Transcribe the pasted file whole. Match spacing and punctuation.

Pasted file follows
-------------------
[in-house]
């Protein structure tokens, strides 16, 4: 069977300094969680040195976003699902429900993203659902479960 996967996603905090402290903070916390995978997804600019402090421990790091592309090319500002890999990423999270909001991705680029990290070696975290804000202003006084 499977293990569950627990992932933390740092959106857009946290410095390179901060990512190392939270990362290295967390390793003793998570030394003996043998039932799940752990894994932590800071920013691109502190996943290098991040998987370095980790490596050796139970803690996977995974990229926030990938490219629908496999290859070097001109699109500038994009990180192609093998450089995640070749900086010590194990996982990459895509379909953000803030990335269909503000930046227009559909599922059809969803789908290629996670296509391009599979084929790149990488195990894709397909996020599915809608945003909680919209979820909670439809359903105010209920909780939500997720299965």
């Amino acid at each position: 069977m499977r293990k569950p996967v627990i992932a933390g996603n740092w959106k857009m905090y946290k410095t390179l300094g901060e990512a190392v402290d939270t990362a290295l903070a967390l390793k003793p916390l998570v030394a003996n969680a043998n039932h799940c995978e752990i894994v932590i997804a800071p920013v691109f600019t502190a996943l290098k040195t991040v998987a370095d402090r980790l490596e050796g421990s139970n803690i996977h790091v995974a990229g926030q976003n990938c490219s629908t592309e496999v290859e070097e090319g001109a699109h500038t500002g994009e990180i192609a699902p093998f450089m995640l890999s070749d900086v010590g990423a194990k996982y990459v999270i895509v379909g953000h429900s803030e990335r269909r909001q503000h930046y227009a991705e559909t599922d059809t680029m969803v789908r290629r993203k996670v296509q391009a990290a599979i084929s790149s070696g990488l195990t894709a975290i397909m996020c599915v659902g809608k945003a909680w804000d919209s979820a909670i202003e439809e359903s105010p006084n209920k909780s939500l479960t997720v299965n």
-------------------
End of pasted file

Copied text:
[in-house]
């Protein structure tokens, strides 16, 4: 069977300094969680040195976003699902429900993203659902479960 996967996603905090402290903070916390995978997804600019402090421990790091592309090319500002890999990423999270909001991705680029990290070696975290804000202003006084 499977293990569950627990992932933390740092959106857009946290410095390179901060990512190392939270990362290295967390390793003793998570030394003996043998039932799940752990894994932590800071920013691109502190996943290098991040998987370095980790490596050796139970803690996977995974990229926030990938490219629908496999290859070097001109699109500038994009990180192609093998450089995640070749900086010590194990996982990459895509379909953000803030990335269909503000930046227009559909599922059809969803789908290629996670296509391009599979084929790149990488195990894709397909996020599915809608945003909680919209979820909670439809359903105010209920909780939500997720299965």
């Amino acid at each position: 069977m499977r293990k569950p996967v627990i992932a933390g996603n740092w959106k857009m905090y946290k410095t390179l300094g901060e990512a190392v402290d939270t990362a290295l903070a967390l390793k003793p916390l998570v030394a003996n969680a043998n039932h799940c995978e752990i894994v932590i997804a800071p920013v691109f600019t502190a996943l290098k040195t991040v998987a370095d402090r980790l490596e050796g421990s139970n803690i996977h790091v995974a990229g926030q976003n990938c490219s629908t592309e496999v290859e070097e090319g001109a699109h500038t500002g994009e990180i192609a699902p093998f450089m995640l890999s070749d900086v010590g990423a194990k996982y990459v999270i895509v379909g953000h429900s803030e990335r269909r909001q503000h930046y227009a991705e559909t599922d059809t680029m969803v789908r290629r993203k996670v296509q391009a990290a599979i084929s790149s070696g990488l195990t894709a975290i397909m996020c599915v659902g809608k945003a909680w804000d919209s979820a909670i202003e439809e359903s105010p006084n209920k909780s939500l479960t997720v299965n």